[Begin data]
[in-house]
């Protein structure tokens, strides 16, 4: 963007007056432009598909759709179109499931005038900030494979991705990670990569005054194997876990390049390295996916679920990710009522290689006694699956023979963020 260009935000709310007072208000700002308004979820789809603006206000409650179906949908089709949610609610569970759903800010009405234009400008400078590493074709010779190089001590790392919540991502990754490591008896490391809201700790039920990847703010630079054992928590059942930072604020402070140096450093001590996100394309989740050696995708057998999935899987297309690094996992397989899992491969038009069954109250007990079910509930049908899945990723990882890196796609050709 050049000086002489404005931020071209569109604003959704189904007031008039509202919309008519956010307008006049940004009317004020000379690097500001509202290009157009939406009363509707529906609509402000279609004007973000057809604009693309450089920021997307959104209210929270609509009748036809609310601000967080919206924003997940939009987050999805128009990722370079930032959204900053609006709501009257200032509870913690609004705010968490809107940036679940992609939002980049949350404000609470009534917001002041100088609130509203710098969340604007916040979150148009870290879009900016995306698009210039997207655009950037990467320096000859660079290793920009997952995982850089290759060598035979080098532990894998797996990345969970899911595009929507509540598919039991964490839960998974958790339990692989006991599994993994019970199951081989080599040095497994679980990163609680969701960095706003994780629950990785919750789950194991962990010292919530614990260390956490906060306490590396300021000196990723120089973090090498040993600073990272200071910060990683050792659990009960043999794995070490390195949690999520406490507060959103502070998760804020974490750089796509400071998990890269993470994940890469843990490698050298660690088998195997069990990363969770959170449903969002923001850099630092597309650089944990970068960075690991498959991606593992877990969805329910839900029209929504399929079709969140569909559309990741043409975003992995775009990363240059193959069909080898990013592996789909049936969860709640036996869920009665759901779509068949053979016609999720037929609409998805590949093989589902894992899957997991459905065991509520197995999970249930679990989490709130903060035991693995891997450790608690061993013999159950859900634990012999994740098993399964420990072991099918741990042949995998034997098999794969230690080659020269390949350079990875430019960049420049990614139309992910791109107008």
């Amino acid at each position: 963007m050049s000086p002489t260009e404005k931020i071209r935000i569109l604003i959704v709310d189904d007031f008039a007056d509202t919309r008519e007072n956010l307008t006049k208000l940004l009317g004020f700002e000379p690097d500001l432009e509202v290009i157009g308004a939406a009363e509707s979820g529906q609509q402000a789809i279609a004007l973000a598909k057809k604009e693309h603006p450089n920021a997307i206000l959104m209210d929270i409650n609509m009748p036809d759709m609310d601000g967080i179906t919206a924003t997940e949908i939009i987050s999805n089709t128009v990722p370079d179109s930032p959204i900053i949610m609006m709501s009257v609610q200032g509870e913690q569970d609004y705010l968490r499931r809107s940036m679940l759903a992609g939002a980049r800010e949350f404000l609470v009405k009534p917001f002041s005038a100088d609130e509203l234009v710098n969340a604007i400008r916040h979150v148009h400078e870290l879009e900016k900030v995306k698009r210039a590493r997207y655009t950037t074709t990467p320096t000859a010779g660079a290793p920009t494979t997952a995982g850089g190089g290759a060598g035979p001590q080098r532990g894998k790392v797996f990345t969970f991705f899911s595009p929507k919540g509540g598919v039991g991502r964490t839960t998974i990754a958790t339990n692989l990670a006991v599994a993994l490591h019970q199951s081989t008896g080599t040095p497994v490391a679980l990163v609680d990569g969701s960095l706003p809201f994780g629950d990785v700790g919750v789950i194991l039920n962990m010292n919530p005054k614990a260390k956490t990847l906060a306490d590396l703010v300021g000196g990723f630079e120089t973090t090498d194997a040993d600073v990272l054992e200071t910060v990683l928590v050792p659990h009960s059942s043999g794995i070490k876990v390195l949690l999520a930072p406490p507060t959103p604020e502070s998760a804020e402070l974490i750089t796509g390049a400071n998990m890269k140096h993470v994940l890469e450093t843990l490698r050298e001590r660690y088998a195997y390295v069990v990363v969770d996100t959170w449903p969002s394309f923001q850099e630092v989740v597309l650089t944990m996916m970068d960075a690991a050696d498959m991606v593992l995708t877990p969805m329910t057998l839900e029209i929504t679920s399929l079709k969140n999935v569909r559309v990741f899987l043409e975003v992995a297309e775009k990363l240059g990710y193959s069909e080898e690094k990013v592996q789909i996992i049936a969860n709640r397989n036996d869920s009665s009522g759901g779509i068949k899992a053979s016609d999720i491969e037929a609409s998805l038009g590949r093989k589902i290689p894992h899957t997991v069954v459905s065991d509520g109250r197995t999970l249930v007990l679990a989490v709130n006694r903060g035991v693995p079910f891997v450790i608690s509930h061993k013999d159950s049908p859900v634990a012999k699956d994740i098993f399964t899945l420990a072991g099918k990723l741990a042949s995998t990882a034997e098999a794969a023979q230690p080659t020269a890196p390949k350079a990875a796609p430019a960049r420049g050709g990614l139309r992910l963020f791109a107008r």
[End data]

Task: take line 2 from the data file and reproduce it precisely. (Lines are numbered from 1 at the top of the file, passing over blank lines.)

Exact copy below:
């Protein structure tokens, strides 16, 4: 963007007056432009598909759709179109499931005038900030494979991705990670990569005054194997876990390049390295996916679920990710009522290689006694699956023979963020 260009935000709310007072208000700002308004979820789809603006206000409650179906949908089709949610609610569970759903800010009405234009400008400078590493074709010779190089001590790392919540991502990754490591008896490391809201700790039920990847703010630079054992928590059942930072604020402070140096450093001590996100394309989740050696995708057998999935899987297309690094996992397989899992491969038009069954109250007990079910509930049908899945990723990882890196796609050709 050049000086002489404005931020071209569109604003959704189904007031008039509202919309008519956010307008006049940004009317004020000379690097500001509202290009157009939406009363509707529906609509402000279609004007973000057809604009693309450089920021997307959104209210929270609509009748036809609310601000967080919206924003997940939009987050999805128009990722370079930032959204900053609006709501009257200032509870913690609004705010968490809107940036679940992609939002980049949350404000609470009534917001002041100088609130509203710098969340604007916040979150148009870290879009900016995306698009210039997207655009950037990467320096000859660079290793920009997952995982850089290759060598035979080098532990894998797996990345969970899911595009929507509540598919039991964490839960998974958790339990692989006991599994993994019970199951081989080599040095497994679980990163609680969701960095706003994780629950990785919750789950194991962990010292919530614990260390956490906060306490590396300021000196990723120089973090090498040993600073990272200071910060990683050792659990009960043999794995070490390195949690999520406490507060959103502070998760804020974490750089796509400071998990890269993470994940890469843990490698050298660690088998195997069990990363969770959170449903969002923001850099630092597309650089944990970068960075690991498959991606593992877990969805329910839900029209929504399929079709969140569909559309990741043409975003992995775009990363240059193959069909080898990013592996789909049936969860709640036996869920009665759901779509068949053979016609999720037929609409998805590949093989589902894992899957997991459905065991509520197995999970249930679990989490709130903060035991693995891997450790608690061993013999159950859900634990012999994740098993399964420990072991099918741990042949995998034997098999794969230690080659020269390949350079990875430019960049420049990614139309992910791109107008």